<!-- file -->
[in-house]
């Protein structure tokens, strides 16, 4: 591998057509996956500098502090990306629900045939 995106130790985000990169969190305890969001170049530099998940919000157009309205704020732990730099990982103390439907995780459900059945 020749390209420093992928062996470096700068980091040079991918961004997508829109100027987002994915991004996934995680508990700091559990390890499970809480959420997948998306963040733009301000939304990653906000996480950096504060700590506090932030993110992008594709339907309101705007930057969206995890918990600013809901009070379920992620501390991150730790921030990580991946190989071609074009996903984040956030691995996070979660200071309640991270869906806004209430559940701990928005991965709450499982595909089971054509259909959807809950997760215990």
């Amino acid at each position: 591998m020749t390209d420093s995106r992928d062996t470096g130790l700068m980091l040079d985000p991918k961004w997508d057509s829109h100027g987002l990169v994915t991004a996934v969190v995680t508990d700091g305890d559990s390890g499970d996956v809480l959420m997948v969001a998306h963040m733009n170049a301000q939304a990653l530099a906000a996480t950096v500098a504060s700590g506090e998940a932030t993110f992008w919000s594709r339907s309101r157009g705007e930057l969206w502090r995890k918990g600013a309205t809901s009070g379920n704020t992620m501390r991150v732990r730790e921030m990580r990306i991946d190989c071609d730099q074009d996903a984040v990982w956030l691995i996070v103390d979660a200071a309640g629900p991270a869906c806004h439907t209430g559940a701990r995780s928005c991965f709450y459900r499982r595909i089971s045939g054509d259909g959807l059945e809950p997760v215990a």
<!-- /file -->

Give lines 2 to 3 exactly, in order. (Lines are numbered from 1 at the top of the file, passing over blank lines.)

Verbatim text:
């Protein structure tokens, strides 16, 4: 591998057509996956500098502090990306629900045939 995106130790985000990169969190305890969001170049530099998940919000157009309205704020732990730099990982103390439907995780459900059945 020749390209420093992928062996470096700068980091040079991918961004997508829109100027987002994915991004996934995680508990700091559990390890499970809480959420997948998306963040733009301000939304990653906000996480950096504060700590506090932030993110992008594709339907309101705007930057969206995890918990600013809901009070379920992620501390991150730790921030990580991946190989071609074009996903984040956030691995996070979660200071309640991270869906806004209430559940701990928005991965709450499982595909089971054509259909959807809950997760215990």
């Amino acid at each position: 591998m020749t390209d420093s995106r992928d062996t470096g130790l700068m980091l040079d985000p991918k961004w997508d057509s829109h100027g987002l990169v994915t991004a996934v969190v995680t508990d700091g305890d559990s390890g499970d996956v809480l959420m997948v969001a998306h963040m733009n170049a301000q939304a990653l530099a906000a996480t950096v500098a504060s700590g506090e998940a932030t993110f992008w919000s594709r339907s309101r157009g705007e930057l969206w502090r995890k918990g600013a309205t809901s009070g379920n704020t992620m501390r991150v732990r730790e921030m990580r990306i991946d190989c071609d730099q074009d996903a984040v990982w956030l691995i996070v103390d979660a200071a309640g629900p991270a869906c806004h439907t209430g559940a701990r995780s928005c991965f709450y459900r499982r595909i089971s045939g054509d259909g959807l059945e809950p997760v215990a």